Via Social Capital’s 2018 Annual Letter
Before, brands used social ad networks to capture market share. New brands don’t have that luxury. Companies backed by venture capital are spending 40% of their funding on ads.
The increased competition means more competitive bids on the same keywords and audiences.
2/ First, why are ad costs rising? First reason is the entry of the incumbent and giant CPG brands. Huge amounts of capital are entering the DNVB space as covered by @mrsharma in https://t.co/w4tL9NlAbG pic.twitter.com/ZgKZIl1v2n
— Wilson Hung (@WilsonGHung) January 1, 2019
Marketing is a game of arbitrage.
When convention changes, a void is created. Newcomers cull the herd of incumbents who were unwilling to change. Old-school retailers struggle to keep up with digitally native brands, then shutter.
In an ironic twist of fate, digitally native brands are now going retail. The experiential benefits of retail outweigh the costs of a bidding war for ads.
4/ Lastly, it’s just the nature of paid marketing due to @andrewchen’s law of shitty clickthroughs https://t.co/tf4JL9w4vW. Marketing efficiency decreases as volume scales due to consumer fatigue, increased brand competition, and access to less qualified customers. pic.twitter.com/78QomlWhqB
— Wilson Hung (@WilsonGHung) January 1, 2019
Turning eyeballs into customers.
Influencers of today capture eyeballs en masse. But these eyes are on external platforms. Instagram, Facebook, Twitter, and Snapchat help you build followers, not an owned asset.
Marketing outlets will diminish or die. Instagram, Facebook, and Twitter won’t be around forever. A sustainable brand will experience market and platform shifts throughout its lifetime. To survive, a brand’s audience must be an owned asset.
Email is still king—again.
As we wrote last year…
If your brand is successful with Facebook or Instagram advertising, realize that customers you attract now aren’t likely to be using the services five years from now. They may still be a customer of yours, but how will you communicate with your audience long-term?
For most brands, the answer is email.
Only 4.8% of the influencers in ViralSweep’s influencer network have a strong focus on email.
There is growth to be had for brands and influencers who adopt email as their primary focus.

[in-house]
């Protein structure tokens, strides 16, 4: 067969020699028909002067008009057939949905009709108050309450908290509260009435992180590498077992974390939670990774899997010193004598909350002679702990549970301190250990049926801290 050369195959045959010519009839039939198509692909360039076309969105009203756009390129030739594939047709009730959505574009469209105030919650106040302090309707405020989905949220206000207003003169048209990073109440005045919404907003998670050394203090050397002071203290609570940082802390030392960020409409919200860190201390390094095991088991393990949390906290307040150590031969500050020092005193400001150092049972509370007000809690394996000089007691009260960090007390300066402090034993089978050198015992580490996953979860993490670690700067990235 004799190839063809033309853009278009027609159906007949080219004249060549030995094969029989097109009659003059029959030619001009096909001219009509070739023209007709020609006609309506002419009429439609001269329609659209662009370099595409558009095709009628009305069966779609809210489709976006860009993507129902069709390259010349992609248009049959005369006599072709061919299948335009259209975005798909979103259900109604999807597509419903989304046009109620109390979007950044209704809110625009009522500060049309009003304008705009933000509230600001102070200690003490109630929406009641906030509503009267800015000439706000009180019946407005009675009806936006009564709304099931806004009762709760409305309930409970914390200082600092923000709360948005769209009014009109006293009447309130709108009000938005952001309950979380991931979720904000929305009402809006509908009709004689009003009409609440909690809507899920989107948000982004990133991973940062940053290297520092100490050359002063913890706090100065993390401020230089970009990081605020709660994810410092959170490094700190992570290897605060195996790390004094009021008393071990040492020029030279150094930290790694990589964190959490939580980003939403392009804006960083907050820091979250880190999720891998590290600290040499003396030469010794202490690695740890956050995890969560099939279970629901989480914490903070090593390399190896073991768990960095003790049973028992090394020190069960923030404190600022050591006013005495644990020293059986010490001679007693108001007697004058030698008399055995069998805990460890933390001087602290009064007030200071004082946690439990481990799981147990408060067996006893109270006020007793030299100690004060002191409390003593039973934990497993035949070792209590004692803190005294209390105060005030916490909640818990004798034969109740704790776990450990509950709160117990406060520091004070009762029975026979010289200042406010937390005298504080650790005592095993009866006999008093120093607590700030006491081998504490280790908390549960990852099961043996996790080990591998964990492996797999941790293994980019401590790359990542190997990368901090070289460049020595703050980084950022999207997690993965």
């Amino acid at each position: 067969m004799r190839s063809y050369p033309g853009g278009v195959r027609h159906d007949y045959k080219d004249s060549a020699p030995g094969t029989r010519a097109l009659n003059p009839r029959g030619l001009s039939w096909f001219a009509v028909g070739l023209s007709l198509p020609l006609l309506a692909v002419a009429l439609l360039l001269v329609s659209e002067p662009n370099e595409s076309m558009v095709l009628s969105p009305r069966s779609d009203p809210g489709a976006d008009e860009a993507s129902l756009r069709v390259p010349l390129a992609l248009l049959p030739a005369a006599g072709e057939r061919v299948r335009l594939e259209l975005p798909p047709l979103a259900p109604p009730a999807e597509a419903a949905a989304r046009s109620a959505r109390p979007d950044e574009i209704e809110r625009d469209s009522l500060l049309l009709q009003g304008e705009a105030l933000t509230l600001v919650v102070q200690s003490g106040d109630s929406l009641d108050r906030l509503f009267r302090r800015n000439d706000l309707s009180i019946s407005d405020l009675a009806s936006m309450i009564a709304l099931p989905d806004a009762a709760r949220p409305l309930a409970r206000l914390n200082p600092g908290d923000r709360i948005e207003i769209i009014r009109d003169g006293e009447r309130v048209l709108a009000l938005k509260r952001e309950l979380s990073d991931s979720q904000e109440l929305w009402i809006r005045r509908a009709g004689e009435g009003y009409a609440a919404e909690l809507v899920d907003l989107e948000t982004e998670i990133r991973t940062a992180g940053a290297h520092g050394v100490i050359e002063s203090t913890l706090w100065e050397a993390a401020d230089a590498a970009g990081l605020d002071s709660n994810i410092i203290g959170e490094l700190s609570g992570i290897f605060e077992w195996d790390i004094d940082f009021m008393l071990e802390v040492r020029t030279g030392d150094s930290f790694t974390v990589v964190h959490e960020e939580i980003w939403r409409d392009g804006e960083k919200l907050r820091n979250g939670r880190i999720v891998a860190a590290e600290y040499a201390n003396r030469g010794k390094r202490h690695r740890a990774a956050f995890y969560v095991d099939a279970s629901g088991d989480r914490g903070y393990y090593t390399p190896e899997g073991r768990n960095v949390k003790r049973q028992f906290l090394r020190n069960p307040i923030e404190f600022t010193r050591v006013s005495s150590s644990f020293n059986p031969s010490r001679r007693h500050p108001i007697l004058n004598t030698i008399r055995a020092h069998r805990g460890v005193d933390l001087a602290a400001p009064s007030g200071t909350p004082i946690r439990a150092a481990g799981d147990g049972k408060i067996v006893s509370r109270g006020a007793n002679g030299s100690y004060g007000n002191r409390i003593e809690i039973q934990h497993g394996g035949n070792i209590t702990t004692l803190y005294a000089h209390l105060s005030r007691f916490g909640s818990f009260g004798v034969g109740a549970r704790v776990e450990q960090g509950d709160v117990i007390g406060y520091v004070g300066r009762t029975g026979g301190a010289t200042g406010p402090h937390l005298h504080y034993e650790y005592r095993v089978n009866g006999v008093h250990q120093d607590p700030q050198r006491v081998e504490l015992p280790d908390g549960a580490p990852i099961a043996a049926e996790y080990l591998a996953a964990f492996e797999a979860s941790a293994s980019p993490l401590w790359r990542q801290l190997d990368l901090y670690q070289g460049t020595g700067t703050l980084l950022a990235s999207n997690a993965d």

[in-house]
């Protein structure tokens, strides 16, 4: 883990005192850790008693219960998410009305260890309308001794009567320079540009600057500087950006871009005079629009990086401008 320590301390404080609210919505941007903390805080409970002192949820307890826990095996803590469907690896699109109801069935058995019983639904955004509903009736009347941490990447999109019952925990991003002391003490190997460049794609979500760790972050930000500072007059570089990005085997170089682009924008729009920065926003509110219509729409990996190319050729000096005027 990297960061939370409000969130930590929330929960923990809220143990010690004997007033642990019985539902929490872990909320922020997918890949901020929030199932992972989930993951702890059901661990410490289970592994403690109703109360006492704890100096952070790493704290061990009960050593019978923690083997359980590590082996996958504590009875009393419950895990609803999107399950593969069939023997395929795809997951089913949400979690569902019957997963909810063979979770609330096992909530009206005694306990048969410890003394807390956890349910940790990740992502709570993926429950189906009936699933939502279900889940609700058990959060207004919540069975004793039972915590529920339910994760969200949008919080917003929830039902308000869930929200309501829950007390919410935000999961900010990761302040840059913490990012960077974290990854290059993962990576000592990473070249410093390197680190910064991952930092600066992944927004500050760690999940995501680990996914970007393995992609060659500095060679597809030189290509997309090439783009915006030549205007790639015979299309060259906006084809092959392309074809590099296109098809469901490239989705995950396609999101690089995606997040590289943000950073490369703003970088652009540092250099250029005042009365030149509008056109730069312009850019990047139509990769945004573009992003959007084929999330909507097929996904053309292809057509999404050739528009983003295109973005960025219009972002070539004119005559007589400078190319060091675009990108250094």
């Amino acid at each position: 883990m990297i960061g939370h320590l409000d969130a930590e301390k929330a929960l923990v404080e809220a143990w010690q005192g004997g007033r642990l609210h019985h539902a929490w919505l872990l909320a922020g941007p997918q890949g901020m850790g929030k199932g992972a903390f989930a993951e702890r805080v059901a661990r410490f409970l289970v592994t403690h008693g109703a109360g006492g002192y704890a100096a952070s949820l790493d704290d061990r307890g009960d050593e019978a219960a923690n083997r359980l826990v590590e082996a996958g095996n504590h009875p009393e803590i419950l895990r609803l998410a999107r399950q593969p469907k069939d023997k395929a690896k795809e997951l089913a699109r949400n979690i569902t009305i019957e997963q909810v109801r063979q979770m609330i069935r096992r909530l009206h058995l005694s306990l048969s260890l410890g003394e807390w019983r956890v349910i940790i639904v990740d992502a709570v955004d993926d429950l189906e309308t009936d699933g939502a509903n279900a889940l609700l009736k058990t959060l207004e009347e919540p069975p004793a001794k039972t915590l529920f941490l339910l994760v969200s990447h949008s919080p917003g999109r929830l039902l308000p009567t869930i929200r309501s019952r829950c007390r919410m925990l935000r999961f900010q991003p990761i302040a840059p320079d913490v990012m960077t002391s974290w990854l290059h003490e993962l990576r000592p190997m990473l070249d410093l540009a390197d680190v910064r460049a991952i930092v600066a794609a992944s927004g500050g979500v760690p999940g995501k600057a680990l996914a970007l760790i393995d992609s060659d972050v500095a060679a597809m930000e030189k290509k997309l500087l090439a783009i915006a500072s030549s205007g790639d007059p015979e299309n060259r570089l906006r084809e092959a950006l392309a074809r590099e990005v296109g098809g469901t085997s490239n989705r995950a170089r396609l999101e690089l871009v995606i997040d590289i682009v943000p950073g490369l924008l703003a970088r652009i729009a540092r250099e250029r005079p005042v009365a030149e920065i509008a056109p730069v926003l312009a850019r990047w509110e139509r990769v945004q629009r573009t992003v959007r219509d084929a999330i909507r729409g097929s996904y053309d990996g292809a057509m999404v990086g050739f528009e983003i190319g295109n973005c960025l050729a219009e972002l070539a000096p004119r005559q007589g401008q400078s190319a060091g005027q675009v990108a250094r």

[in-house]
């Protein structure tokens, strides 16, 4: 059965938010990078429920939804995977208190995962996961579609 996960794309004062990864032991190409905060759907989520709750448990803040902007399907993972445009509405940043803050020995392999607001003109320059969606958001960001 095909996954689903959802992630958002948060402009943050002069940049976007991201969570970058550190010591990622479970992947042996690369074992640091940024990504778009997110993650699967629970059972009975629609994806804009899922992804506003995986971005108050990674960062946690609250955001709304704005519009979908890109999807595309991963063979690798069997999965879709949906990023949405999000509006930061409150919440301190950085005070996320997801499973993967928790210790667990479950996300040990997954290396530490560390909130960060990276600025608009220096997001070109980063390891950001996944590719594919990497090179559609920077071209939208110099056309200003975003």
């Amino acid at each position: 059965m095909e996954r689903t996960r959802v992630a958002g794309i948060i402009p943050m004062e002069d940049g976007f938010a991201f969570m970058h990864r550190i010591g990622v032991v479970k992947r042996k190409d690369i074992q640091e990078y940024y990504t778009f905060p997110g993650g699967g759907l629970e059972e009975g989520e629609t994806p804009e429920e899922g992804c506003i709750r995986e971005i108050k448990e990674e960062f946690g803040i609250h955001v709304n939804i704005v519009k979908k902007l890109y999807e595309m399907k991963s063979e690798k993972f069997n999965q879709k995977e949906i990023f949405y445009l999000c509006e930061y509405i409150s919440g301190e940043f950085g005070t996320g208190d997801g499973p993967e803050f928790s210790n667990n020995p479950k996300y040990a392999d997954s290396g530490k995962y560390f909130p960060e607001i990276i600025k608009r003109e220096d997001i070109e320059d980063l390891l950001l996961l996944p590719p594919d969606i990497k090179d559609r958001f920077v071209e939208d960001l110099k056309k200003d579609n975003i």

Some of our favorites already do.
You don’t own your social profiles—they belong to the network.
You do own your email list, or an SMS list in some markets. Consumers won’t be leaving email or SMS any time soon.
Email is the next big thing, again.
Email is the next big thing. We're finally realizing just how precious these open standards were all along. Your way around Facebook, and all the other walled-garden parasites, goes through email. https://t.co/mHnLlnFKdm
— DHH (@dhh) January 20, 2019
Things to look out for in 2019…
- The winners of 2019 will switch from social-first to email-first.
- Brands will stop paying influencers for “engagement”. Email is an owned asset. Likes are not.
- Communities growing from owned audiences. Products being created based on community input.
- Building an audience before launching will make growth much easier. Make good content.
- Commit to the long-term—becoming a sustainable business.
- Influencers will be branded creators, not just hired marketing mercenaries. Curators of and for their own community.
This post was inspired from a series of tweets I composed. Please Like and reply to the insights you found particularly valuable on Twitter. You can also follow me @stevenkovar.
Influencer marketing is in a period of transition, but it's only the beginning.
I'm bullish on influencer marketing. We're in the early days—nevermind "peak influencer." Some call it a bubble. No, it's only the beginning.
— Steven Kovar (@stevenkovar) February 4, 2019